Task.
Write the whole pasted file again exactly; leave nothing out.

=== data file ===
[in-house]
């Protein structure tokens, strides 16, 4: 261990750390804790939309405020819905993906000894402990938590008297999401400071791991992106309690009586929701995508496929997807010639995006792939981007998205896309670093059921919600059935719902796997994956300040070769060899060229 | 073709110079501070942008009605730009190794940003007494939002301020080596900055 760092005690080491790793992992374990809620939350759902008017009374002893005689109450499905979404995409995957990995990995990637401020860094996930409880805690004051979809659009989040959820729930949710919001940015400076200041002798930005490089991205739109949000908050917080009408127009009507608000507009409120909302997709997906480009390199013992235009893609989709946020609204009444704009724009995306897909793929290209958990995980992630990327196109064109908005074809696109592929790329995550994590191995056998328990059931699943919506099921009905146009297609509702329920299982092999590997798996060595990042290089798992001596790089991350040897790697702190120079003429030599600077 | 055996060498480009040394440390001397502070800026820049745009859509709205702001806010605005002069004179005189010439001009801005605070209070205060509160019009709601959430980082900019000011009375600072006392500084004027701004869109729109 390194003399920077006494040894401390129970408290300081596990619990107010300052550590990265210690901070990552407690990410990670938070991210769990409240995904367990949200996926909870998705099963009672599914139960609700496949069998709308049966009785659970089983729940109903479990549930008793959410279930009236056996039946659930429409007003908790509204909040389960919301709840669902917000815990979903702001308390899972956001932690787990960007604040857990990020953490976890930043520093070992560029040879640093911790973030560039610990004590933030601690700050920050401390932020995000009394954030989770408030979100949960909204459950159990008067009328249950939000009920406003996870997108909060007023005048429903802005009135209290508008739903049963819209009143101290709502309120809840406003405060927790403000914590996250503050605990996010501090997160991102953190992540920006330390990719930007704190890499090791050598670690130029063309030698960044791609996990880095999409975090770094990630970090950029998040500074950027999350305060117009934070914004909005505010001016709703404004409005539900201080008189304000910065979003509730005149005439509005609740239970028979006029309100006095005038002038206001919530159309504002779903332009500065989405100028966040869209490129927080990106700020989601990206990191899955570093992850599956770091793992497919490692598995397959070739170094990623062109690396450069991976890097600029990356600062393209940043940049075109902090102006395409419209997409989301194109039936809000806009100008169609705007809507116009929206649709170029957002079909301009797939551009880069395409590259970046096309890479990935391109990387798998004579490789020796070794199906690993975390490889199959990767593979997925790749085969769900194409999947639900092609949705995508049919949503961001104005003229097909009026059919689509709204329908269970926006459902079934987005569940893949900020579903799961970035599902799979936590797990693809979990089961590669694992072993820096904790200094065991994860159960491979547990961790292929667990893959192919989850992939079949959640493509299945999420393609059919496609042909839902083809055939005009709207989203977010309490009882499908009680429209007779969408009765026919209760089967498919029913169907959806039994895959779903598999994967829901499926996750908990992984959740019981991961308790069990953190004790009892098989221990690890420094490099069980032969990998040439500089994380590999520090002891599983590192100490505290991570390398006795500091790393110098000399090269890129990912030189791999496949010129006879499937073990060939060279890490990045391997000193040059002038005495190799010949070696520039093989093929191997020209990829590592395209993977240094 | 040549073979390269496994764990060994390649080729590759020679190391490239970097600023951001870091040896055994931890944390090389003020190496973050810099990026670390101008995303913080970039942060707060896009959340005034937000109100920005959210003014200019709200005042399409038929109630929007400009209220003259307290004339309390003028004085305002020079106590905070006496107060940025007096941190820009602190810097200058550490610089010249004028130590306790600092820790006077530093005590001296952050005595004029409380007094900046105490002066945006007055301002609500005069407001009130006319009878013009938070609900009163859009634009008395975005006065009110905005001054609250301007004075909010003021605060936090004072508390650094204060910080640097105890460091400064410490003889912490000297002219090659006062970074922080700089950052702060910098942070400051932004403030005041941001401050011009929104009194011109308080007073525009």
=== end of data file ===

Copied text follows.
[in-house]
């Protein structure tokens, strides 16, 4: 261990750390804790939309405020819905993906000894402990938590008297999401400071791991992106309690009586929701995508496929997807010639995006792939981007998205896309670093059921919600059935719902796997994956300040070769060899060229 | 073709110079501070942008009605730009190794940003007494939002301020080596900055 760092005690080491790793992992374990809620939350759902008017009374002893005689109450499905979404995409995957990995990995990637401020860094996930409880805690004051979809659009989040959820729930949710919001940015400076200041002798930005490089991205739109949000908050917080009408127009009507608000507009409120909302997709997906480009390199013992235009893609989709946020609204009444704009724009995306897909793929290209958990995980992630990327196109064109908005074809696109592929790329995550994590191995056998328990059931699943919506099921009905146009297609509702329920299982092999590997798996060595990042290089798992001596790089991350040897790697702190120079003429030599600077 | 055996060498480009040394440390001397502070800026820049745009859509709205702001806010605005002069004179005189010439001009801005605070209070205060509160019009709601959430980082900019000011009375600072006392500084004027701004869109729109 390194003399920077006494040894401390129970408290300081596990619990107010300052550590990265210690901070990552407690990410990670938070991210769990409240995904367990949200996926909870998705099963009672599914139960609700496949069998709308049966009785659970089983729940109903479990549930008793959410279930009236056996039946659930429409007003908790509204909040389960919301709840669902917000815990979903702001308390899972956001932690787990960007604040857990990020953490976890930043520093070992560029040879640093911790973030560039610990004590933030601690700050920050401390932020995000009394954030989770408030979100949960909204459950159990008067009328249950939000009920406003996870997108909060007023005048429903802005009135209290508008739903049963819209009143101290709502309120809840406003405060927790403000914590996250503050605990996010501090997160991102953190992540920006330390990719930007704190890499090791050598670690130029063309030698960044791609996990880095999409975090770094990630970090950029998040500074950027999350305060117009934070914004909005505010001016709703404004409005539900201080008189304000910065979003509730005149005439509005609740239970028979006029309100006095005038002038206001919530159309504002779903332009500065989405100028966040869209490129927080990106700020989601990206990191899955570093992850599956770091793992497919490692598995397959070739170094990623062109690396450069991976890097600029990356600062393209940043940049075109902090102006395409419209997409989301194109039936809000806009100008169609705007809507116009929206649709170029957002079909301009797939551009880069395409590259970046096309890479990935391109990387798998004579490789020796070794199906690993975390490889199959990767593979997925790749085969769900194409999947639900092609949705995508049919949503961001104005003229097909009026059919689509709204329908269970926006459902079934987005569940893949900020579903799961970035599902799979936590797990693809979990089961590669694992072993820096904790200094065991994860159960491979547990961790292929667990893959192919989850992939079949959640493509299945999420393609059919496609042909839902083809055939005009709207989203977010309490009882499908009680429209007779969408009765026919209760089967498919029913169907959806039994895959779903598999994967829901499926996750908990992984959740019981991961308790069990953190004790009892098989221990690890420094490099069980032969990998040439500089994380590999520090002891599983590192100490505290991570390398006795500091790393110098000399090269890129990912030189791999496949010129006879499937073990060939060279890490990045391997000193040059002038005495190799010949070696520039093989093929191997020209990829590592395209993977240094 | 040549073979390269496994764990060994390649080729590759020679190391490239970097600023951001870091040896055994931890944390090389003020190496973050810099990026670390101008995303913080970039942060707060896009959340005034937000109100920005959210003014200019709200005042399409038929109630929007400009209220003259307290004339309390003028004085305002020079106590905070006496107060940025007096941190820009602190810097200058550490610089010249004028130590306790600092820790006077530093005590001296952050005595004029409380007094900046105490002066945006007055301002609500005069407001009130006319009878013009938070609900009163859009634009008395975005006065009110905005001054609250301007004075909010003021605060936090004072508390650094204060910080640097105890460091400064410490003889912490000297002219090659006062970074922080700089950052702060910098942070400051932004403030005041941001401050011009929104009194011109308080007073525009």